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Tryptophan

Millicent Eidson, MA, DVM
JAMA. 1990;264(8):970. doi:10.1001/jama.1990.03450080055018.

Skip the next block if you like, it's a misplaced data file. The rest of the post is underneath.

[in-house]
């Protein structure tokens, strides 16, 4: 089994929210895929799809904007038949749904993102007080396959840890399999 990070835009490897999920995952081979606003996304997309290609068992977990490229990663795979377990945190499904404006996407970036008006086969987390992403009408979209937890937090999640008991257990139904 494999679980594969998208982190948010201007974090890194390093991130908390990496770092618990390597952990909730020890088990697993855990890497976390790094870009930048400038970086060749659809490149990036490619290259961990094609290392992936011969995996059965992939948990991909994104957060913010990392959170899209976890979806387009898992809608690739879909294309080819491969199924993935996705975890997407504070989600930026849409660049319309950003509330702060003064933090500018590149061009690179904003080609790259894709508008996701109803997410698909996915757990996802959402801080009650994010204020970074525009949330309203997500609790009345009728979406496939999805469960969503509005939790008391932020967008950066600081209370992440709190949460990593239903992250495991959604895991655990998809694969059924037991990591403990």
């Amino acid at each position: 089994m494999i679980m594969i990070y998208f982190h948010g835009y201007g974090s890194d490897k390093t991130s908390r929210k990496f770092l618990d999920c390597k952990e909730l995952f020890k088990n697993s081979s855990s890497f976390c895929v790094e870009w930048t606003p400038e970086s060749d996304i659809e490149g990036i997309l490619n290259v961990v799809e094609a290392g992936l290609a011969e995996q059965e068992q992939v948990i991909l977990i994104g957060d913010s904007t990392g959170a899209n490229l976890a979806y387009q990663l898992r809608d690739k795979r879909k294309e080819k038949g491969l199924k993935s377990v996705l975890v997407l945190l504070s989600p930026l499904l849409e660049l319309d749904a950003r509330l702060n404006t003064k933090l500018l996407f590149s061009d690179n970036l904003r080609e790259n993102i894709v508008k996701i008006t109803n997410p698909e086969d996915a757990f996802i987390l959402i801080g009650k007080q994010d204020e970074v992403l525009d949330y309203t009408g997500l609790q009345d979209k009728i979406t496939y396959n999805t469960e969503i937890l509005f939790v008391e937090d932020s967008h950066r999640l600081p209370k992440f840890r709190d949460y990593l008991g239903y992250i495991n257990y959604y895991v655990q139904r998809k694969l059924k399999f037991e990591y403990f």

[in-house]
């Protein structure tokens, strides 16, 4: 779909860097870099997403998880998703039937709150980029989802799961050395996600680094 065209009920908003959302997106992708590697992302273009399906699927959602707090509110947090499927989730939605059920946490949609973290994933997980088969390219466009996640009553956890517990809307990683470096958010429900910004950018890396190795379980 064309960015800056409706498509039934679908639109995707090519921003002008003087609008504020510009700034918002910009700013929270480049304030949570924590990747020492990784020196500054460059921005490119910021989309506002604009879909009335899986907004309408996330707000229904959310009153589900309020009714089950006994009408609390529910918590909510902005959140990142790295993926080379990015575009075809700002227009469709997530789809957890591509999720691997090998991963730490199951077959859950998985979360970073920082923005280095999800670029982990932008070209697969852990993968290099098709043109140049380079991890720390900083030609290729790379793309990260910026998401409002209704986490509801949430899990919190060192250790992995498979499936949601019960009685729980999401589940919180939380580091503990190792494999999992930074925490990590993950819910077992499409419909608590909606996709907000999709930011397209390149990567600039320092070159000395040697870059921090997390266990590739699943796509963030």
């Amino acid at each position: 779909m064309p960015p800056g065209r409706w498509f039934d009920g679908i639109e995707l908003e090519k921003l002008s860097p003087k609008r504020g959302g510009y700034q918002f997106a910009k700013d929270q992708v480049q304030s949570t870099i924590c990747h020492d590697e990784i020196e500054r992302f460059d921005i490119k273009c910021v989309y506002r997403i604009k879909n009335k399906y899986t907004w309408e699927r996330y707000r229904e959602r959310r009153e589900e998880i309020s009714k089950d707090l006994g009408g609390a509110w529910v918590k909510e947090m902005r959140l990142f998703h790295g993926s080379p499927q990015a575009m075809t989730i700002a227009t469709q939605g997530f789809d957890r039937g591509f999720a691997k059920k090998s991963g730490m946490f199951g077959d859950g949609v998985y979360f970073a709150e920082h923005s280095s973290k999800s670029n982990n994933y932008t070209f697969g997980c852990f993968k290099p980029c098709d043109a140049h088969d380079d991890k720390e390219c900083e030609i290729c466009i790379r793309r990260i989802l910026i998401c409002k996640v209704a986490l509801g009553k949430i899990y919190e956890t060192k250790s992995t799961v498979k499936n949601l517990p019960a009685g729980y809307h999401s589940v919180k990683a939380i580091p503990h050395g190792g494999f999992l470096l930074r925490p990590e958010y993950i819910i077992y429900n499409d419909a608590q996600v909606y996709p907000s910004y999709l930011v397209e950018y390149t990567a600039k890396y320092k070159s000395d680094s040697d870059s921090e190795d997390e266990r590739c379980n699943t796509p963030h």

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To the Editor.—  Clauw et al1 speculate that the pathogenesis of eosinophilia-myalgia syndrome may be related to abnormalities in tryptophan metabolism. Current epidemiologic evidence does not support this hypothesis.Our study,2 the first to provide evidence of a causal association between tryptophan-containing products and eosinophilia-myalgia syndrome, ascertained all high eosinophil counts at nine laboratories from May 1, 1989, to October 31, 1989, and found no cases of eosinophilia-myalgia syndrome with onset before July 1989. Of 429 cases reported to the Centers for Disease Control (CDC), Atlanta, Ga, by January 9, 1990, 87% reported symptom onset after July 1989.3 As of March 23, 1990, one thousand four hundred seventeen eosinophilia-myalgia syndrome cases have been reported in the United States, with 20 deaths. Seventy-six cases have been reported from other countries (CDC, Update Briefing, March 23, 1990). Since manufactured tryptophan has been consumed worldwide for years, problems with tryptophan metabolism

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